Seamen’s Bethel, a chapel in New Bedford, MA, was built in 1832 as a non-denominational house of worship for mariners who were either preparing for or returning from whaling expeditions. In addition to its role as a spiritual anchor, it served as a memorial with historical records of those who lost their lives at sea. Herman Melville renamed it the Whaleman’s Chapel in his 1851 novel, Moby Dick, portraying its historic significance as part of the story.
The reason for building Seamen’s Bethel had to do with the rowdy ways of sailors in port. After spending roughly three years at sea on a whaling voyage, their behavior on land was often loud and generally disruptive. When New Bedford became the “whaling capital of the world” in the mid-19th century, there would be as many as 10,000 seamen in town at the same time. They often spent their money in the local brothels and saloons. The more money they spent in town, the less they had for their long-term financial support.
The sailors’ splurging was in sharp contrast to the lifestyle of whaling merchants, many of whom were Quakers who made fortunes in their business through a combination of honesty, hard work and thriftiness. In 1830, the merchants and other prominent citizens formed an organization to provide religious services to seamen before they embarked on their next whaling expedition. This group, known as the New Bedford Port Society for the Moral Improvement of Seamen, held services on the waterfront or at Town Hall until Seamen’s Bethel was dedicated in 1832.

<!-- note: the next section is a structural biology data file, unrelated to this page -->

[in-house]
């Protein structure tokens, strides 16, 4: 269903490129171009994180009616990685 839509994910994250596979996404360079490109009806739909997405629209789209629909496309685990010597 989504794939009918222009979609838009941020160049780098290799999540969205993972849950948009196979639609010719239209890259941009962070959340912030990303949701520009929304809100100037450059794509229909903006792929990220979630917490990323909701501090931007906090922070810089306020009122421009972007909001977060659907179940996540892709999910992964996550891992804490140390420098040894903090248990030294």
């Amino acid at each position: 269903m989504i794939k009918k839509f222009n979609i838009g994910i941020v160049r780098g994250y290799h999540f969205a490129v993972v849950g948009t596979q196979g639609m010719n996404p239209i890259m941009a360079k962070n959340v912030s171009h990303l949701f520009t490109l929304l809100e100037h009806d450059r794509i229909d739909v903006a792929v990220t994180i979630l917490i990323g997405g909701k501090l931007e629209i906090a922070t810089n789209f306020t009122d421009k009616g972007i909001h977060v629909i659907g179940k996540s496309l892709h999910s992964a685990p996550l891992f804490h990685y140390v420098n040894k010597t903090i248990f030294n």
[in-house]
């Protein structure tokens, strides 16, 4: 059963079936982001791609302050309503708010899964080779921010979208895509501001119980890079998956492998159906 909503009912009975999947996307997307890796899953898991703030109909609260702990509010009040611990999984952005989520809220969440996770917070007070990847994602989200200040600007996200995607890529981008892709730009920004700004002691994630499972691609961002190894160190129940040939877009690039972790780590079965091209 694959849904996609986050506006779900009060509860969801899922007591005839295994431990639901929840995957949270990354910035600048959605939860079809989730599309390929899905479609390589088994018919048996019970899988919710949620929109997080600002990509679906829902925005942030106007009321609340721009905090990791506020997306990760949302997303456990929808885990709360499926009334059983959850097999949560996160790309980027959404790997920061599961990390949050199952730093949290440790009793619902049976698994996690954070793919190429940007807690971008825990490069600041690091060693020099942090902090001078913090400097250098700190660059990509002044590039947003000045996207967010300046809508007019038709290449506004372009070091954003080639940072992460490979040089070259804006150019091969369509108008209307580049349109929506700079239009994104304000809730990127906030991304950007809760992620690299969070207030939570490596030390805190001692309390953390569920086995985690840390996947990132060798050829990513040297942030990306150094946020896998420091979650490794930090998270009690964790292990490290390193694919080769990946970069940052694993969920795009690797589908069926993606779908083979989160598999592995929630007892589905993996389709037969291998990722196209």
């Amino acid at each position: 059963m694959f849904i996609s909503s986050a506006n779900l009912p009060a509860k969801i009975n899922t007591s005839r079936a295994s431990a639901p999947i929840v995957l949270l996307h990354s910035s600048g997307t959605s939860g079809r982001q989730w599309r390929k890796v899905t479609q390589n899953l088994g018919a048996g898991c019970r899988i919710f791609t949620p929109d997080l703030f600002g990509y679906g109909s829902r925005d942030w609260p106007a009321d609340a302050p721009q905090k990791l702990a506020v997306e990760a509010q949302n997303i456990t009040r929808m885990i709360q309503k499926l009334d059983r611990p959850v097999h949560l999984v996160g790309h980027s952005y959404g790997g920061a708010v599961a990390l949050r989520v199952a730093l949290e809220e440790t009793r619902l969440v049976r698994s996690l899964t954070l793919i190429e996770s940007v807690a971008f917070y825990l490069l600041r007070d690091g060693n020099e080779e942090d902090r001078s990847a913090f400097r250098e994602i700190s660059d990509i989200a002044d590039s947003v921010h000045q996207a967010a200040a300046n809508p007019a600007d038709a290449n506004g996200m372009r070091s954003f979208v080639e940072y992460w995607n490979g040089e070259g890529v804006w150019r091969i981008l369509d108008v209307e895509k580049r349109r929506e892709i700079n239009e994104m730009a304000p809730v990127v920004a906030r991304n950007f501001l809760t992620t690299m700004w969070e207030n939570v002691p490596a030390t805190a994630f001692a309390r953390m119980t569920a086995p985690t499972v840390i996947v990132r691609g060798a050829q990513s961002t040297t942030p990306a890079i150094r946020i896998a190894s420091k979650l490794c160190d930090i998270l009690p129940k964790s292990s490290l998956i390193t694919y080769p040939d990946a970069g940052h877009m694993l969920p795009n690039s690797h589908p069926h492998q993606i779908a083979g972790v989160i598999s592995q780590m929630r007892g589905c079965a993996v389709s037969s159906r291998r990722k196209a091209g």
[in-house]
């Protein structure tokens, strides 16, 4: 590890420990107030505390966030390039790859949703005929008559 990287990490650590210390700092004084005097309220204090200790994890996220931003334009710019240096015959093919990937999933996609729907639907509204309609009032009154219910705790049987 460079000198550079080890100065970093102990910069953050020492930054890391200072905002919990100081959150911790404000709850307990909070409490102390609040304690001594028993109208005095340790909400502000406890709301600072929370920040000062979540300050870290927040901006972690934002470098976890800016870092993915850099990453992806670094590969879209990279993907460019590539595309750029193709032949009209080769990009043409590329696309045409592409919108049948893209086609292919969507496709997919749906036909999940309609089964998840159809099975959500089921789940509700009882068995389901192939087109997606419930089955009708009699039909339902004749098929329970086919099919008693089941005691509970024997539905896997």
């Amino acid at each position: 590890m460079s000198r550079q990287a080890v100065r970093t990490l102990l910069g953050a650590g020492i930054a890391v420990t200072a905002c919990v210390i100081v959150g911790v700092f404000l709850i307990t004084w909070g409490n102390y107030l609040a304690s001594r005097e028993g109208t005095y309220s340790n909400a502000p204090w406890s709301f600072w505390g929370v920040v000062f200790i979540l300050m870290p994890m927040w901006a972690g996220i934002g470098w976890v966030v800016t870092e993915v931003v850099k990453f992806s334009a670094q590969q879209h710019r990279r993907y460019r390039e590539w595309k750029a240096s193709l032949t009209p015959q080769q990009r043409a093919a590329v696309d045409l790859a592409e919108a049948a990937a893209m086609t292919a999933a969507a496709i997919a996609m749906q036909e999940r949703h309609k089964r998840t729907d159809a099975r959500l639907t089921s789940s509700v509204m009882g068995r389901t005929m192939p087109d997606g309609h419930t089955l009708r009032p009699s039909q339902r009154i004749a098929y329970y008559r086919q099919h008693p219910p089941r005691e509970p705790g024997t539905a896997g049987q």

In addition to offering worship services, Seamen’s Bethel became known for its wall tablets, paid for by family and friends of those who had either died or were lost at sea. These tablets, known as cenotaphs, resembled headstones in a cemetery and contained the sailor’s name, age, city of residence, name of ship, location at sea, cause and date of death, and who erected the tablet. If a whaleman died in a foreign port, that location was also included in the inscription.
The tablets provided information about the dangers and diseases 19th-century seamen faced ranging from accidents aboard ship to shark bites, diseases such as malaria and yellow fever, and being killed in battle. In Moby Dick, Melville describes the tablets as Ishmael is reading them and wondering if he will meet that same fate.
Melville served as a crew member aboard the whaling ship, Acushnet, for eighteen months. Prior to shipping out in 1841, he attended services at Seamen’s Bethel. Today, the chapel is still used for non-denominational services. It is part of the New Bedford Whaling National Historical Park and is one of the locations of the annual marathon reading of Moby Dick.
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